If the Sky Falls

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Overview

If the Sky Falls is the debut short-story collection from award-winning fiction writer Nicholas Montemarano. These eleven stories show why Jayne Anne Phillips has called Montemarano "an American stylist capable of redeeming our darkest dreams."

Redemption in these intense and sometimes violent stories is found in the lyrical prose, in the act of storytelling itself. A young man tries to rescue his sister from her abusive lover, and in the process must revisit his own family's ...

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If the Sky Falls: Stories

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Overview

If the Sky Falls is the debut short-story collection from award-winning fiction writer Nicholas Montemarano. These eleven stories show why Jayne Anne Phillips has called Montemarano "an American stylist capable of redeeming our darkest dreams."

Redemption in these intense and sometimes violent stories is found in the lyrical prose, in the act of storytelling itself. A young man tries to rescue his sister from her abusive lover, and in the process must revisit his own family's violent history ("Note to Future Self"); a home healthcare worker pops pills and takes two men with cerebral palsy to a strip club ("The Usual Human Disabilities"); a man has a breakdown years after witnessing a brutal murder and doing nothing to help the victim ("The Other Man"). In "The November Fifteen," a man is taken from his home and tortured, though he has no idea why; when he returns home he finds a different kind of torture awaiting him.

Two of the stories — "Shift" and the Pushcart Prize—winning "The Worst Degree of Unforgivable" — are stylistic tours de force. But style in this collection is always at the service of story. Montemarano's fiction maintains that rare balance between traditional storytelling and experimentation: his work is innovative without being flashy, sincere without being sentimental. In an age of hype, If the Sky Falls truly is the real thing — an original and important achievement in the short-story form.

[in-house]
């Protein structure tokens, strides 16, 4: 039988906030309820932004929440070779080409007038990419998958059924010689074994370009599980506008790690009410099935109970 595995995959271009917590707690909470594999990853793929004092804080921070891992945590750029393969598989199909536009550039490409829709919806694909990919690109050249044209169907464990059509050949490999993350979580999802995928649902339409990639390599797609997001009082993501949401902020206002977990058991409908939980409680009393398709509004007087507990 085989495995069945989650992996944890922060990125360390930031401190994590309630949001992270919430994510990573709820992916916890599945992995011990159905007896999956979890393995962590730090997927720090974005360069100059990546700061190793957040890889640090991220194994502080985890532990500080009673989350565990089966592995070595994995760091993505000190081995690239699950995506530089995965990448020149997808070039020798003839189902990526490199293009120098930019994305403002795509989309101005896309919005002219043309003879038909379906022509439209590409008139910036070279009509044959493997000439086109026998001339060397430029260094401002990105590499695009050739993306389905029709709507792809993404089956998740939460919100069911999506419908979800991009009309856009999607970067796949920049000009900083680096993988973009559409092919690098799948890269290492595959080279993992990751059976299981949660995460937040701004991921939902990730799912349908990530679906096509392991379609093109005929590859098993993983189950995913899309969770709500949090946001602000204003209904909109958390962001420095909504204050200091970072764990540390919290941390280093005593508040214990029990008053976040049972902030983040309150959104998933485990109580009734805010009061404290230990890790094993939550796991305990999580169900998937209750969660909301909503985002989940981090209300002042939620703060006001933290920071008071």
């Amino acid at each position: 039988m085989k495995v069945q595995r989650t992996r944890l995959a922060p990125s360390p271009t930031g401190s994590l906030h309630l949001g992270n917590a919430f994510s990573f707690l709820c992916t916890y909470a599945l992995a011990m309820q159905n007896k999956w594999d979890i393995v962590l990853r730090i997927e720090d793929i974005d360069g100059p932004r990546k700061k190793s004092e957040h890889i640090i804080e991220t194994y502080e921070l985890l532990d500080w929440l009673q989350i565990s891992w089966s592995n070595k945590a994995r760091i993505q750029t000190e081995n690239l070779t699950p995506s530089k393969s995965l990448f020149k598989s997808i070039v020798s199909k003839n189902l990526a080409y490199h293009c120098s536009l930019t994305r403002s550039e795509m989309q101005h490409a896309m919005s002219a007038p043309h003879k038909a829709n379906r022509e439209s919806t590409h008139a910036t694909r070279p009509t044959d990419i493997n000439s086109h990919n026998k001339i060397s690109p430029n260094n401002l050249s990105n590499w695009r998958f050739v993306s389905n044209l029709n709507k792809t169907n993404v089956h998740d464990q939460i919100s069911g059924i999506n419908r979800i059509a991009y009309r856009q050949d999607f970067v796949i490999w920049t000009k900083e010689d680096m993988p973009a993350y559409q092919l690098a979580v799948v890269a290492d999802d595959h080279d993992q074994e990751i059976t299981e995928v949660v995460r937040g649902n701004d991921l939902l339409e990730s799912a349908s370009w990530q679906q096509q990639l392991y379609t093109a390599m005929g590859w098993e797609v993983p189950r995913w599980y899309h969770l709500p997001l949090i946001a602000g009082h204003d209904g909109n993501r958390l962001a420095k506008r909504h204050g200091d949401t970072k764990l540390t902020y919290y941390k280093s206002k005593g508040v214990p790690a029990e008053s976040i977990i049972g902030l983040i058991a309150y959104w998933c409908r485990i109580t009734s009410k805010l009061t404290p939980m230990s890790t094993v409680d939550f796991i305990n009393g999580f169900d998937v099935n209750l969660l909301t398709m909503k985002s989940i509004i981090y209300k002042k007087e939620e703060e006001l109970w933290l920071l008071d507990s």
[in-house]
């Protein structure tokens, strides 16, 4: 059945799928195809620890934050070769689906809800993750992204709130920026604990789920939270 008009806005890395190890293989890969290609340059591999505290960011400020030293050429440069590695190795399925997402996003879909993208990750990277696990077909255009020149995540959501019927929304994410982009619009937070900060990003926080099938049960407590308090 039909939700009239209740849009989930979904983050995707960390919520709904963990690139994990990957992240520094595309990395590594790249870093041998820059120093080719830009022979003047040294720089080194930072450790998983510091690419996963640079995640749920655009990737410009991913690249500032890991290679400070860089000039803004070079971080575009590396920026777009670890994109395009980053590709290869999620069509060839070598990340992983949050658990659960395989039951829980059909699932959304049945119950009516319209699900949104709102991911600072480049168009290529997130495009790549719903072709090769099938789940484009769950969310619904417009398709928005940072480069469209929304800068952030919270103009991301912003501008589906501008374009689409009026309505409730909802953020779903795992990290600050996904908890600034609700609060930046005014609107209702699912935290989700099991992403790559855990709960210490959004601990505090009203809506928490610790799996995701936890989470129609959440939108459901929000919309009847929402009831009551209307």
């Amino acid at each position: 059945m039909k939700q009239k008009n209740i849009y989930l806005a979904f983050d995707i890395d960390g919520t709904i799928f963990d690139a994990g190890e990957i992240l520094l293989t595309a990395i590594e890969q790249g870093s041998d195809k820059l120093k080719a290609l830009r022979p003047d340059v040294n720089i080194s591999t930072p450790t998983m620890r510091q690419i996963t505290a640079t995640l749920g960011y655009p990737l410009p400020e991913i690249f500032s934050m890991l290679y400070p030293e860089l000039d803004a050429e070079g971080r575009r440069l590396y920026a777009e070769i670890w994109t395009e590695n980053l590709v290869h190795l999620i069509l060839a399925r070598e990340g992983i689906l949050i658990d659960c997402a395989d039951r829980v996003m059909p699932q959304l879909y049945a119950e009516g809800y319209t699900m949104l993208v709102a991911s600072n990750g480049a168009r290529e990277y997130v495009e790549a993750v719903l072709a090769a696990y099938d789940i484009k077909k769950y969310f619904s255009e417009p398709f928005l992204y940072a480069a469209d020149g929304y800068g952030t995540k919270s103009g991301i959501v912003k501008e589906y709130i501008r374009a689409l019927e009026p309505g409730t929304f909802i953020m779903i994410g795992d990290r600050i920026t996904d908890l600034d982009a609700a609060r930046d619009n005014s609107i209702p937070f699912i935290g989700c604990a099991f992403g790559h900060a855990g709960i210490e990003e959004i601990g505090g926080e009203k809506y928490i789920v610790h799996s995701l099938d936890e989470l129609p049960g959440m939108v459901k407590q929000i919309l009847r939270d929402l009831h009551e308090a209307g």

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Editorial Reviews

Gregory Cowles
Montemarano's remarkable stories are united by their dyspeptic outlook and not much else: this collection, his first, includes straightforward narratives and metafictional experiments, a surreal fantasy about grief, an acerbic parable of torture and the commercialization of 9/11, and one audacious 11-page sentence that hilariously (but grimly) details the tyranny of an obsessive-compulsive mother who demands that her children clean house just so. If there's a theme, it might be that damaged people have no business taking care of others, or even interacting with them. On the other hand, it might be that everybody is damaged beyond repair.
— The New York Times
Publishers Weekly
Montemarano plays with the purpose and effect of storytelling in his dark, powerful debut collection (after A Fine Place) even as he crafts believably troubled psyches. The unreliable narrators of these 11 first-person stories are haunted by memories of violence and cruelty they can neither forget nor make sense of; only occasionally do they find redemption and tenderness in unexpected ways. In "To Fall Apart,'' a man revisits his sister's childhood disappearance, "the story I have revised so many times that it is now more memory than imagination,'' fantasizing a different, happier ending for her. Stories serve this man as anodynes, albeit temporary ones, allowing him some form of dignity and hope. In "The Usual Human Disabilities,'' a caretaker for two imperious cerebral palsy sufferers cracks under the pressure of his thankless work and abuses his charges in a warped effort to treat them extra-special. "The November 15" is a deeply disturbing account of a man broken by arbitrary torture. The stylistically playful if not so readable piece, "The Worst Degree of Unforgivable,'' details obsessive-compulsive behavior and barely suppressed rage via an 11-page-long single sentence. Montemarano handles brutality and abjection with ambiguity and subtlety while taking assured metafictional leaps. Agent, Jill Grinberg. (Oct.) Copyright 2005 Reed Business Information.
Library Journal
Having abandoned fiction in the 1990s, the publisher has chosen to reverse course, starting with this first collection from Montemarano. Atmospheric, episodic, and occasionally tinged with forboding, the stories here don't always follow a full arc but have slice-of-life intensity. Essential wherever short stories are popular. Copyright 2005 Reed Business Information.